Learn how to easily and confidently make the selections you can feel good about when eating out.
Health Plus provides personal wellness coaching as a benefit for Vanderbilt faculty and staff. Wellness coaching can help you find the motivation and tools to reach your goals. Goals might include losing weight, being more physically active, eating better, quitting smoking or lowering stress. Your coach will offer guidance and support along the way. To make an appointment call 615-343-8943.
Laura Osterman: Welcome to this edition of the Vanderbilt University Health and Wellness Wellcast. I am Laura Osterman with Health Plus. Choosing healthy foods when dining out can be challenging, and we are here today to get the healthy scoop with Melinda Mahoney, Registered Dietitian and Marissa Wertheimer, Registered Dietitian. Thanks for joining us today.
Melinda Mahoney: Thanks Laura.
Laura Osterman: Tell us a little bit more about the challenges when dining out.
Melinda Mahoney: Eating out can be a real challenge. A lot of times, these foods are really high in fat and calories and you may just feel like you do not have a good option to choose. So, we have a few healthy tips to really help guide you to make eating healthy the easy choice, and before we start in, I just really want to encourage everyone that eating out does not have to be the norm. A lot of time, we get into habits of going through the drive through or always going out to meet friends for dinner at a restaurant, and there are really convenient healthier choices that we can use in our lives to eat healthier rather than just always defaulting to dining out.
Laura Osterman: When we are in the situations that we are eating out, what are some of the strategies that can be helpful?
Marissa Wertheimer: We have three strategies that we want to share with you today for eating out. The first one is to plan ahead. For example, this may include looking up the nutritional information online ahead of time before going out. We really encourage doing this even once because it is so eye opening to see what is really in the food that you are eating, so it is a good tip to maybe look for something that you normally eat that might be higher in fat and higher in calories and choosing another option on the menu that looks just as appealing that is a healthier choice, lower in calories, lower in fat, and maybe higher in some nutrients.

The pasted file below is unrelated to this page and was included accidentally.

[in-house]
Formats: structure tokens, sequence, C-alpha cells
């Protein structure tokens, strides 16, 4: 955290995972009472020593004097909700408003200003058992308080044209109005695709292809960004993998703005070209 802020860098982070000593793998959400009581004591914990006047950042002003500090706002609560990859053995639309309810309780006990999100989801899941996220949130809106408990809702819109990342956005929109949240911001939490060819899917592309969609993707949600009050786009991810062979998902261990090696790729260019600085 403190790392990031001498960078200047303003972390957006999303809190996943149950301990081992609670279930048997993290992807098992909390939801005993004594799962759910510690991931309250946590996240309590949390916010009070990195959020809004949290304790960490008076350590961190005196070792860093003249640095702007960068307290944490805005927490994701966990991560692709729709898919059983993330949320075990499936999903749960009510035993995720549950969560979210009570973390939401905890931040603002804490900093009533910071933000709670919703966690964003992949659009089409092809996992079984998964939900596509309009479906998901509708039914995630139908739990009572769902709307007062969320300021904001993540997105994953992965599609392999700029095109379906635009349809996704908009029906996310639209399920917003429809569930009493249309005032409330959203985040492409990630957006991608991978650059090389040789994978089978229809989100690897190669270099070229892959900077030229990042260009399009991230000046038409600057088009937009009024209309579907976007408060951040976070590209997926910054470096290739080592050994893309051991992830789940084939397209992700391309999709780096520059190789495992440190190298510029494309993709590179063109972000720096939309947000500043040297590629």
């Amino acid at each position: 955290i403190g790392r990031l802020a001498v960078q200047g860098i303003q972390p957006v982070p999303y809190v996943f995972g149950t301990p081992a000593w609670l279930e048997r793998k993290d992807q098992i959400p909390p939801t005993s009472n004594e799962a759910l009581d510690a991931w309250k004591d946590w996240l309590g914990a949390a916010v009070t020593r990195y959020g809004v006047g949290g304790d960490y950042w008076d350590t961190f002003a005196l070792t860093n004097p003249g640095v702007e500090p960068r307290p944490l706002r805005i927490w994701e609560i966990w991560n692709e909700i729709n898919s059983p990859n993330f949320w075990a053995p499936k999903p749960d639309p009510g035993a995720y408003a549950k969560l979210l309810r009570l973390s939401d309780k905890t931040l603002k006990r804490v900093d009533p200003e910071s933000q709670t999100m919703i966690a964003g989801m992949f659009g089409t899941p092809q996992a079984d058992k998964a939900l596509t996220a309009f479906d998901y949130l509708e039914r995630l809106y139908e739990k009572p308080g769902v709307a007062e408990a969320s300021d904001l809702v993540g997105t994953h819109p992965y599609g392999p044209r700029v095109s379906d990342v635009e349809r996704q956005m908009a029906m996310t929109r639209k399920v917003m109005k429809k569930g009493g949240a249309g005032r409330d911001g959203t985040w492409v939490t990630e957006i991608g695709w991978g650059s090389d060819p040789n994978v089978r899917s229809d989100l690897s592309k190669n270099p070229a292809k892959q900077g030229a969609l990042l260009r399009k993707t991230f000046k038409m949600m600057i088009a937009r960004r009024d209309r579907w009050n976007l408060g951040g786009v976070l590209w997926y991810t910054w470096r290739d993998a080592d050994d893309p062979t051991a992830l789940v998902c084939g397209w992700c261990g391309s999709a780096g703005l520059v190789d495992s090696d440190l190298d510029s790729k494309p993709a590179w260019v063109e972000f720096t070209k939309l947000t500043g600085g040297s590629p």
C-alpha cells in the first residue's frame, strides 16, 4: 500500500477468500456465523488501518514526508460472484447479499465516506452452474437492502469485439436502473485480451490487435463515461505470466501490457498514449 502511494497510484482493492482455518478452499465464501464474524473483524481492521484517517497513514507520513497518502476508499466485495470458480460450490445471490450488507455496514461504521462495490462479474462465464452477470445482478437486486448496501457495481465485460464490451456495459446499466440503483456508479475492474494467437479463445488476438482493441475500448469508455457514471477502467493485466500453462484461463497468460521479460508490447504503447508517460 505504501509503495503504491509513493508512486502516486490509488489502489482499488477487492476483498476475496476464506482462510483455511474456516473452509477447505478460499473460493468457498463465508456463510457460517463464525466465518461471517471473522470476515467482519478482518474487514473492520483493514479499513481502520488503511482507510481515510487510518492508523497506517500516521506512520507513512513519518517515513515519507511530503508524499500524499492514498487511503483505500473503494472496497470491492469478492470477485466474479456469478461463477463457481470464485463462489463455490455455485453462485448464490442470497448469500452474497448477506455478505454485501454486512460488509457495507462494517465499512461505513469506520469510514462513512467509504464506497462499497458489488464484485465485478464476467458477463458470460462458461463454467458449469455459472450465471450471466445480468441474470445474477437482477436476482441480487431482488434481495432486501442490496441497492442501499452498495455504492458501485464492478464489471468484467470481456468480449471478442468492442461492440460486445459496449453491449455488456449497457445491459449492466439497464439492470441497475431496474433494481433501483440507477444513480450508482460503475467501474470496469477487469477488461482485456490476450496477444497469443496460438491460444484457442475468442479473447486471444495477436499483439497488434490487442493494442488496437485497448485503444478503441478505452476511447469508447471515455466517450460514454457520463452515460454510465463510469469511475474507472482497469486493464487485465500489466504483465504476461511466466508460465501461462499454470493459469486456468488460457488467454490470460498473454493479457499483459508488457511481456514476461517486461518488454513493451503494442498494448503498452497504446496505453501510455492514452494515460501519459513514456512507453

Laura Osterman: Melinda, what else can you offer as a strategy or tip?
Melinda Mahoney: Our second tip is just to ask for what you want, just not being afraid to ask your waiter and waitress if they can change the food a little bit. So, an example might be to ask for dressing on the side so that you can control how much you are consuming or even gravy or other sauces. You can just ask how large is the serving size because a lot of times, the plates and serving sizes are way bigger than what we need to consume, so just asking if they can just show their hands at how big the serving is and you may decide that you want a half order or you want to order from the kids menu. Something else you can do is just ask if foods can be cooked differently.
Laura Osterman: Marissa, once we have planned ahead and asked for what we want at the restaurant, what other strategies can we use?
Marissa Wertheimer: Another strategy we can use is to take charge of what is around you. An example of this might be being the first to order at the table. Oftentimes, it might be hard to make a healthier choice when the other people around you are choosing less healthy options, but if you are the first to order then you are not really being influenced by other peoples’ decision, and you might even be a positive influence on your friends that you are eating with. Another tip of taking charge of what is around you is just politely saying, “No, thank you.” to complimentary foods such as bread and chips that the server might bring out or politely just saying, “Just this one basket is fine.” Another thing is asking for your plate to be removed as soon as you finish just because I know it is very common for people to continue eating and picking out their food when it is right in front of them even if they are full and then asking for a to go box to wrap up the leftovers of your meal to eat for another time.
Laura Osterman: Three strategies – plan ahead, ask for what you want, and take charge of what is around you. Now, when we are looking at a menu, what things can we look for to choose the healthier option?
Melinda Mahoney: There are some really obvious things like usually vegetables are going to be lower in calories, but depending on how it is cooked can really change the nutrition of a dish. There are some key words to look for on your menu, some are higher-calorie, high‑fat words like breaded, Parmesan, pastry, southern style, or crispy. Those are some key words to know that this is going to be higher in fat and calories. The healthier words to look for on the menu that are lower in fat and calories are words like baked, grilled, boiled, steamed, and poached; those all mean that they are cooked in a healthier way.
Laura Osterman: We will include at the bottom of this page, more information including slides and handouts where you can learn more about choosing healthy foods when you are dining out. Health Plus also offers wellness coaching. Contact us if you like to schedule an appointment to meet with a wellness coach.
Thanks for listening. Please feel free to leave us any comments on this Wellcast on the form at the bottom of this page. If you have a story suggestion, please email it to us at firstname.lastname@example.org or you can use the “Contact Us” page on our website at healthandwellness.vanderbilt.edu.
-- end of recording (06:23) --